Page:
10. Where do you see yourself in 5-10 years?
I hope to have continued recognition for my art. I’d also love to have a better studio and more time to create. I currently teach full time and paint in my bedroom. Artmaking can also be a challenge with my two little kids running around, even though they do often inspire my work. In 5-10 years they will be a little older and more self-sufficient. I’d love to be in a position where I could be a full-time artist. Having more opportunities like The Bennett Prize as well as a chance to finally have good gallery representation at RJD Gallery where I sell my artwork, will certainly help facilitate this. Regardless of what happens in the future, I know I will still be making art because it is and always has been such a big part of me and my life.

 

 

Aneka Ingold

 

LINKS—

Instagram: @anekaingold
Facebook: Aneka Ingold
Website: anekaingold.com

 

ANEKA INGOLD’s artwork consists of ambiguous narratives combining flat color and pattern with realism. She specializes in mixed media techniques, combining drawing and painting processes. As an undergraduate student at Grand Valley State University, Aneka was the recipient of the Alexander Calder Honors Scholarship and the Advanced Visual Arts Scholarship. She received her MFA at Kendall College of Art and Design where she was awarded the Kendall Scholarship of Merit Award in 2011 and in 2013.
 In 2016, Ingold was awarded first place by juror Carrie Ann Baade at the Valdosta National All-Media Juried Competition at Dedo Maranville Fine Arts Gallery, Valdosta State University in Georgia. She was the featured artist at the national juried exhibition, Women in Art, at Las Laguna Art Gallery in Laguna Beach, California. Her work was also selected by Juror Elizabeth McGrath for the Surreal Salon 8, at Baton Rouge Center for Contemporary Art, presented by Juxtapoz magazine.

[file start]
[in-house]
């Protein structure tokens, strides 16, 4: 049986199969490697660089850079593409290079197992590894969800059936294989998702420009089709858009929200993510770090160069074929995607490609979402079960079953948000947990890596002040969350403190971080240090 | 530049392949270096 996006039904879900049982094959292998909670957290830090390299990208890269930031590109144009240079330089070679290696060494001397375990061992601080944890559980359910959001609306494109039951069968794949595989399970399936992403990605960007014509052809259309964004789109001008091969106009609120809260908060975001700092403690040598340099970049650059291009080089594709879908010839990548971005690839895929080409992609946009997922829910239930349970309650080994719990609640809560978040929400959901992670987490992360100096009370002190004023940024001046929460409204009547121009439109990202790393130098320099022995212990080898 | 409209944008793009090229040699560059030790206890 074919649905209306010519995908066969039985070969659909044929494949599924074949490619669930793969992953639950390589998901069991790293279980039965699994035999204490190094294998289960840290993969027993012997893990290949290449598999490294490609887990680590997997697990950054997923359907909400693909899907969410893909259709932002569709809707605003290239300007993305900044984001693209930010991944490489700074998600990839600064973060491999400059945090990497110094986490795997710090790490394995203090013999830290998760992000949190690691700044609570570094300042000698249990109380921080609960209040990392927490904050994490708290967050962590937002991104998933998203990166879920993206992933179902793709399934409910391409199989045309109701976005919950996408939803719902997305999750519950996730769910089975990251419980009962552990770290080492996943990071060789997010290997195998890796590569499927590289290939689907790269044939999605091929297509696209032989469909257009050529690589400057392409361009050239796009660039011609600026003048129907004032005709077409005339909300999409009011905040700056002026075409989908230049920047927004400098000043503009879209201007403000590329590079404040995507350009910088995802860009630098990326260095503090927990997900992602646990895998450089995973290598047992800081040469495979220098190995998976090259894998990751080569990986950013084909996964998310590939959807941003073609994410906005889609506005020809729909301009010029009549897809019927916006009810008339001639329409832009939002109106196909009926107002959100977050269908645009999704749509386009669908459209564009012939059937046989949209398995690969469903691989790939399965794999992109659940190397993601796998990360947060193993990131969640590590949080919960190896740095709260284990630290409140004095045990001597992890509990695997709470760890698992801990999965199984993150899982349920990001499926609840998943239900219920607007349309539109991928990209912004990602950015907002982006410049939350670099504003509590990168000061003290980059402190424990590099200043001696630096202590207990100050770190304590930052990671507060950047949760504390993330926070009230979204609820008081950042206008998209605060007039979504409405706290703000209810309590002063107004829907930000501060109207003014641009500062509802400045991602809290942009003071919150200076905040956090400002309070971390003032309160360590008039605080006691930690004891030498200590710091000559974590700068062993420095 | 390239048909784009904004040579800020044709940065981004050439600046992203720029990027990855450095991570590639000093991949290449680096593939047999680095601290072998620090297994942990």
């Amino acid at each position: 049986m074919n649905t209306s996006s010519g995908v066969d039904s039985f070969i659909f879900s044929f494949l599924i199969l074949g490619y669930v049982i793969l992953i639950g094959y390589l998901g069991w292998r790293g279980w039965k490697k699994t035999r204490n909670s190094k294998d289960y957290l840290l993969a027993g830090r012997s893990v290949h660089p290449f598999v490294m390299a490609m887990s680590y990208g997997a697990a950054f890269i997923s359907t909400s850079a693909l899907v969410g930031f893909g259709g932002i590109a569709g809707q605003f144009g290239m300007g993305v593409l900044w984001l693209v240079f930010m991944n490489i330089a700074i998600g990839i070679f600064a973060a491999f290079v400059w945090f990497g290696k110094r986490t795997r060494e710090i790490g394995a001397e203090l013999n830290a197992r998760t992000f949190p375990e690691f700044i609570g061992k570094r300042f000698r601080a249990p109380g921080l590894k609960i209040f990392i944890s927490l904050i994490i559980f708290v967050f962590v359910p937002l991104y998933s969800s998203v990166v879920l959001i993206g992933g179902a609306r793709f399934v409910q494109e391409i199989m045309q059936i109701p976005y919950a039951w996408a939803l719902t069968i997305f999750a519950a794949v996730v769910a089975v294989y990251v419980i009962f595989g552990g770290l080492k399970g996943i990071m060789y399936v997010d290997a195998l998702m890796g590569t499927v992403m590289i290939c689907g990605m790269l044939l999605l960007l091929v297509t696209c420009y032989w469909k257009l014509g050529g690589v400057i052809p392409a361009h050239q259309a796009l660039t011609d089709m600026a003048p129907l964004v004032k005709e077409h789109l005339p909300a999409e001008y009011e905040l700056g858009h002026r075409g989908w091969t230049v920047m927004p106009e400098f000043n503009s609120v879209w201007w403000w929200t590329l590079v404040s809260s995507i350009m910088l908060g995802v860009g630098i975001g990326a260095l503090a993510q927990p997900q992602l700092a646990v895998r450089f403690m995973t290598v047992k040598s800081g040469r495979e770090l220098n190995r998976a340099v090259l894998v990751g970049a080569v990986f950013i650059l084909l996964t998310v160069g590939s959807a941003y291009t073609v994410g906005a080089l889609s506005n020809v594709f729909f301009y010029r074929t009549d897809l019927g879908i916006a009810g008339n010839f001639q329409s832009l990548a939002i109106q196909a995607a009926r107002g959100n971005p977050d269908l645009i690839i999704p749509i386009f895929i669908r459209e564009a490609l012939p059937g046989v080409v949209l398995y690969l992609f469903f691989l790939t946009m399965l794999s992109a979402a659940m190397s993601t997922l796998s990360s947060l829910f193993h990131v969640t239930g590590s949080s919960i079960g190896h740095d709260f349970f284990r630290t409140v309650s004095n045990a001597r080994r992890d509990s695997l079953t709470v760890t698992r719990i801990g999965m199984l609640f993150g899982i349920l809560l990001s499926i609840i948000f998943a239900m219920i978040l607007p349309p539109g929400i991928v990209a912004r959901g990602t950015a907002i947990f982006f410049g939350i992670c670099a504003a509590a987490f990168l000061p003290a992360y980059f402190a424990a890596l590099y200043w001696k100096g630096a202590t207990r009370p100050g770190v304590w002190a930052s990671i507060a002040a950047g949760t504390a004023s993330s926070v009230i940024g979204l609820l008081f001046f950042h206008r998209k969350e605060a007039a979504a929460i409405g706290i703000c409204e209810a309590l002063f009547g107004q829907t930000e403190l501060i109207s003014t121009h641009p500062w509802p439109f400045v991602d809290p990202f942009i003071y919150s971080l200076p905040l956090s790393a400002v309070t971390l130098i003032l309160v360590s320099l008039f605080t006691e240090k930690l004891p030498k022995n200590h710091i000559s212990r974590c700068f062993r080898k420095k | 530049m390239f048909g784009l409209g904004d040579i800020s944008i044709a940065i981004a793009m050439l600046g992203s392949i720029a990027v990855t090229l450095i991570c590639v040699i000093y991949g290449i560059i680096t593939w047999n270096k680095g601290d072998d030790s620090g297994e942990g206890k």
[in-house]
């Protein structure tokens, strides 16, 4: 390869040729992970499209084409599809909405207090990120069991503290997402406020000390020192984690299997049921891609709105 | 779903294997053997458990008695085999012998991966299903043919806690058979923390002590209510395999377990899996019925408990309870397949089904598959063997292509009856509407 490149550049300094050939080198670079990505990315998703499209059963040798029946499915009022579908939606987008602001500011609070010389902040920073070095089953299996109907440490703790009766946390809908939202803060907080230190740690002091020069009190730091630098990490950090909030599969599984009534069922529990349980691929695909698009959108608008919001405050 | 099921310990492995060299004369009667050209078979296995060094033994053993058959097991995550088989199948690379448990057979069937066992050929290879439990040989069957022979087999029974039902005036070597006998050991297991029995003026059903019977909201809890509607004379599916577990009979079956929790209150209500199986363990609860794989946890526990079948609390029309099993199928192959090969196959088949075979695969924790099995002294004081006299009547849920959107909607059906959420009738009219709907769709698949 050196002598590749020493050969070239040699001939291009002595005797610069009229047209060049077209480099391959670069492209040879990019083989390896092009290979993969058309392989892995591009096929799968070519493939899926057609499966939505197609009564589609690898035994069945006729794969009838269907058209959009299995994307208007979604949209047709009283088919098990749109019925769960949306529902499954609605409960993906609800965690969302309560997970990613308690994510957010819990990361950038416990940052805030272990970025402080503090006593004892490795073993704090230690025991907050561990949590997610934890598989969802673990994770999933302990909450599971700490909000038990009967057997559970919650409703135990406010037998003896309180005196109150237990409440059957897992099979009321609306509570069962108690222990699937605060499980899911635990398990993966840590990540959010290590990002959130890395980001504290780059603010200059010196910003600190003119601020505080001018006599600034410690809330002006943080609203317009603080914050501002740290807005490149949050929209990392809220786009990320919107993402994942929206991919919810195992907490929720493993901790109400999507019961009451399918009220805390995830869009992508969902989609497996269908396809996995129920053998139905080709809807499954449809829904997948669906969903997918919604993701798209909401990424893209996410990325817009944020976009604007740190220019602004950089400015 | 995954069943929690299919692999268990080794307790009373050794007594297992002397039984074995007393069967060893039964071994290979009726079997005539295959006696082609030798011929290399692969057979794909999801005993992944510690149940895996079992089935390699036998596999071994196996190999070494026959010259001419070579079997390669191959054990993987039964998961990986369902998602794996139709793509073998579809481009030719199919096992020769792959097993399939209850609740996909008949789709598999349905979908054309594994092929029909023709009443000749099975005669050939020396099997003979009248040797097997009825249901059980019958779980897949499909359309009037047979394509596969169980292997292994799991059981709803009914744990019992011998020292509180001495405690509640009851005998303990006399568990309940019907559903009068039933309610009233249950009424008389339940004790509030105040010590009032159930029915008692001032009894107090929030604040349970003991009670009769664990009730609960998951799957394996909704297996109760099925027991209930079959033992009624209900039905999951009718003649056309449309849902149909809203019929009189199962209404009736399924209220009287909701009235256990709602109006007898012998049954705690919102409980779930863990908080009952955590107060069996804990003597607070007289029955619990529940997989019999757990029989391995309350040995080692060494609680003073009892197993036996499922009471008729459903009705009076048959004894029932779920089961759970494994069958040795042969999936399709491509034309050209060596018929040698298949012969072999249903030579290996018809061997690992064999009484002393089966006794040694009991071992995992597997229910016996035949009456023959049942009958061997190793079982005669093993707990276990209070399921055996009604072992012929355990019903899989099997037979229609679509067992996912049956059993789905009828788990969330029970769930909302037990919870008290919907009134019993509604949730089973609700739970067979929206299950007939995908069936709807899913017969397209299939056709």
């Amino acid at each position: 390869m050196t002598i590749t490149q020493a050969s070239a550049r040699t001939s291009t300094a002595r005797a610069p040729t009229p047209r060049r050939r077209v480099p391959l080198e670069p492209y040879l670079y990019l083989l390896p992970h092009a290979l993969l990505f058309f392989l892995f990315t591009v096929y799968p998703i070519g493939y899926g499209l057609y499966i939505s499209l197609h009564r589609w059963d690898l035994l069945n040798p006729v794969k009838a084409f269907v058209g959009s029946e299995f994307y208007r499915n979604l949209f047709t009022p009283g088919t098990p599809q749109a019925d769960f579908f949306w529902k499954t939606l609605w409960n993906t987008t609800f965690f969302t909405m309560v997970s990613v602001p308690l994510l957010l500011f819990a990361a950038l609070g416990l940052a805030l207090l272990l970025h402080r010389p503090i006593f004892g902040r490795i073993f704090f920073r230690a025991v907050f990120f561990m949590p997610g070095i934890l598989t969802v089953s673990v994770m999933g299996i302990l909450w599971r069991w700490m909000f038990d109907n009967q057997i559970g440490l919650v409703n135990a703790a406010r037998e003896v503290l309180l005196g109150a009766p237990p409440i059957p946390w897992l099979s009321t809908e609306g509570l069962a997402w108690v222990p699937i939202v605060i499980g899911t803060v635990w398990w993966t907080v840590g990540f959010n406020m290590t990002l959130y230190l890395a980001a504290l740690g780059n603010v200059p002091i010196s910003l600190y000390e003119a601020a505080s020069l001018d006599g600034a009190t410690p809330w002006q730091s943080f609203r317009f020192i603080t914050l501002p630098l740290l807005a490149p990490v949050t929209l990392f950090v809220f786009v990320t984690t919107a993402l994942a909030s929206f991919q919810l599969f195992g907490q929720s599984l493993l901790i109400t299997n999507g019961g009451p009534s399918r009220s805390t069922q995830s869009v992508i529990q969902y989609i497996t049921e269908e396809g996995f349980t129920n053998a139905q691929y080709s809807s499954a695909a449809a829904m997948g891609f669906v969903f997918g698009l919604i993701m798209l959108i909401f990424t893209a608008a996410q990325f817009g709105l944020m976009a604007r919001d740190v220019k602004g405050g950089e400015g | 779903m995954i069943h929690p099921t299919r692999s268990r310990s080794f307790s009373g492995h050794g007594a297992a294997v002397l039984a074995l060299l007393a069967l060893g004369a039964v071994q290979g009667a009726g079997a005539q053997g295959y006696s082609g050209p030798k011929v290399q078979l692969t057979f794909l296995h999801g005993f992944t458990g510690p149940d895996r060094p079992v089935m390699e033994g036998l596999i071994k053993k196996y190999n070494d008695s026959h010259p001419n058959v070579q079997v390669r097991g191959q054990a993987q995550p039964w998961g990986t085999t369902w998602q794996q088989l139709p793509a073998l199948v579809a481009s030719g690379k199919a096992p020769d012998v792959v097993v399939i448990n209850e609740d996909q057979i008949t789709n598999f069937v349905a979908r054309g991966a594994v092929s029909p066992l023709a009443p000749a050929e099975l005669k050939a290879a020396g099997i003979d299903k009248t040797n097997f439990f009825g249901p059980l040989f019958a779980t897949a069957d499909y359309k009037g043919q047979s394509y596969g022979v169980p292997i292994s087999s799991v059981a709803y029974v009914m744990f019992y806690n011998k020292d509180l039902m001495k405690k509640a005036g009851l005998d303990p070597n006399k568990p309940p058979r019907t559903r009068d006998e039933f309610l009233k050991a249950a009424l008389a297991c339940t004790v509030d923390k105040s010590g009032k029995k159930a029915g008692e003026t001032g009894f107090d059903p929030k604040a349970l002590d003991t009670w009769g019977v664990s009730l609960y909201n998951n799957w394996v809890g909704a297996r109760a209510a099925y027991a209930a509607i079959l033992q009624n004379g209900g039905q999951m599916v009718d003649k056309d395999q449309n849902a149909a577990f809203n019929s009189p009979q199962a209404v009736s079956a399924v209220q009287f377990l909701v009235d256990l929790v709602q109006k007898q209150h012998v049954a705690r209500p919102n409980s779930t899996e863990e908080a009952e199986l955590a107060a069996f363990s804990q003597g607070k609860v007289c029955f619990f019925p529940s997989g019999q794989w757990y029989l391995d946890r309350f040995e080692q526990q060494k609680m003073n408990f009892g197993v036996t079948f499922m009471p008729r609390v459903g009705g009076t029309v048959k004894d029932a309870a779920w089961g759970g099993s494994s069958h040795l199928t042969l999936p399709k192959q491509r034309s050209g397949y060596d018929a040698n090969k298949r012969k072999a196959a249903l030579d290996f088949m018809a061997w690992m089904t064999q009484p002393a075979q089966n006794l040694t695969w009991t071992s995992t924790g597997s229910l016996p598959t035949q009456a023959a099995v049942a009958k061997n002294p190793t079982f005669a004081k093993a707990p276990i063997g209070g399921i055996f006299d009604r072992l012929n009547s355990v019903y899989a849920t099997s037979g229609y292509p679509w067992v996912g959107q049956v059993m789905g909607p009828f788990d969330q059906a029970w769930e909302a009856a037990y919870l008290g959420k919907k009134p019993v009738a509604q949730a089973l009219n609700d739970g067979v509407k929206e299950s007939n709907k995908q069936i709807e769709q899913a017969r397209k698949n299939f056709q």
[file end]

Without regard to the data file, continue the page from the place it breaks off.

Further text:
In 2015, she was the grand prize winner at the Vying show during Miami Art Basel, at Viophilia Gallery in the Wynwood neighborhood of Miami. Other exhibitions of 2015 include Strange Figurations at Limner Art Gallery in Hudson, New York, and Immortality and Vulnerability at Zhou B Art Center in Chicago.
 Ingold’s art has been published in INDA: International Drawing Annual, presented by Manifest Creative Research and Drawing Center. The Annual is designed to support the recognition, documentation, and publication of excellent, current and relevant works of drawing from around the world. Her work has also been published in the magazine Poets and Artists, curated by Sergio Gomez of 33 Contemporary Gallery in Chicago, as well as the drawing textbook, “Drawing Essentials: A Guide to Drawing from Observation,” by Deborah Rockman.
 Major collections include the Howard A. and Judith Tullman Art Collection in Chicago, West Michigan Center for Arts and Technology in Grand Rapids, Michigan, Grand Valley State University in Allendale, Michigan and the University of Tampa.
As an adjunct professor, Ingold currently teaches drawing at the University of Tampa and design at Hillsborough Community College.

 


 

 

Lisa Freeman

 

Lisa Freeman is an Arts Illustrated’s Correspondent, representing the United Kingdom.
Lisa is also a Public Relations Director for – Quite Great PR & Marketing in Cambridge.